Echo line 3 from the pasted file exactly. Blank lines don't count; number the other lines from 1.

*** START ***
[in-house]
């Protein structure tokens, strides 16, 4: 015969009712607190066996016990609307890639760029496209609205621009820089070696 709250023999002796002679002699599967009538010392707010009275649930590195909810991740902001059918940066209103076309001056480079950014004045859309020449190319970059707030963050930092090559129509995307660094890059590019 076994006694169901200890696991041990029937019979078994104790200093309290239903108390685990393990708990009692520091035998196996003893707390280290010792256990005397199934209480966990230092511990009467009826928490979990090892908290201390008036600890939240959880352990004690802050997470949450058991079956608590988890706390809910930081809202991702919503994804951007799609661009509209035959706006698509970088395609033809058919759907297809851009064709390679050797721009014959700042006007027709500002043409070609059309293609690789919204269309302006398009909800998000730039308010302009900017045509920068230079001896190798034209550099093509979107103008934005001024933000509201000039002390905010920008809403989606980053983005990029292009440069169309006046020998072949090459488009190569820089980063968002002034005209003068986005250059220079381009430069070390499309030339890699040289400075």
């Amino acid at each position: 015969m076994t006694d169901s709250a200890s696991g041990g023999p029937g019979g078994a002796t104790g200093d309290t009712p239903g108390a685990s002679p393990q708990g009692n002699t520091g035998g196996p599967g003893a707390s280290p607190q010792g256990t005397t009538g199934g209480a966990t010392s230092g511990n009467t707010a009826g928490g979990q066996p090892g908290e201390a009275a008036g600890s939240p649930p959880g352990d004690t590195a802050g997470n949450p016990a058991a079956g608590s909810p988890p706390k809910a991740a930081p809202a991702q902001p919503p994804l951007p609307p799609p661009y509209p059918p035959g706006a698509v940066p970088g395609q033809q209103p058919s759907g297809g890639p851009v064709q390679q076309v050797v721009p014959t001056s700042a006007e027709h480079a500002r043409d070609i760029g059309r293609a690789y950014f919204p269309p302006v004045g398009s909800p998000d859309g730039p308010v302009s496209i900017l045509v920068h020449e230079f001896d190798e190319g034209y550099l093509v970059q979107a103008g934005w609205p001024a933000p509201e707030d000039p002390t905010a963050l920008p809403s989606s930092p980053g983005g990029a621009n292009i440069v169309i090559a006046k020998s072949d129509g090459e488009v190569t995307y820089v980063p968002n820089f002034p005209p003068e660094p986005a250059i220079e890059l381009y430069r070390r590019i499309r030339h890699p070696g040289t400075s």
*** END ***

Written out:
């Amino acid at each position: 015969m076994t006694d169901s709250a200890s696991g041990g023999p029937g019979g078994a002796t104790g200093d309290t009712p239903g108390a685990s002679p393990q708990g009692n002699t520091g035998g196996p599967g003893a707390s280290p607190q010792g256990t005397t009538g199934g209480a966990t010392s230092g511990n009467t707010a009826g928490g979990q066996p090892g908290e201390a009275a008036g600890s939240p649930p959880g352990d004690t590195a802050g997470n949450p016990a058991a079956g608590s909810p988890p706390k809910a991740a930081p809202a991702q902001p919503p994804l951007p609307p799609p661009y509209p059918p035959g706006a698509v940066p970088g395609q033809q209103p058919s759907g297809g890639p851009v064709q390679q076309v050797v721009p014959t001056s700042a006007e027709h480079a500002r043409d070609i760029g059309r293609a690789y950014f919204p269309p302006v004045g398009s909800p998000d859309g730039p308010v302009s496209i900017l045509v920068h020449e230079f001896d190798e190319g034209y550099l093509v970059q979107a103008g934005w609205p001024a933000p509201e707030d000039p002390t905010a963050l920008p809403s989606s930092p980053g983005g990029a621009n292009i440069v169309i090559a006046k020998s072949d129509g090459e488009v190569t995307y820089v980063p968002n820089f002034p005209p003068e660094p986005a250059i220079e890059l381009y430069r070390r590019i499309r030339h890699p070696g040289t400075s």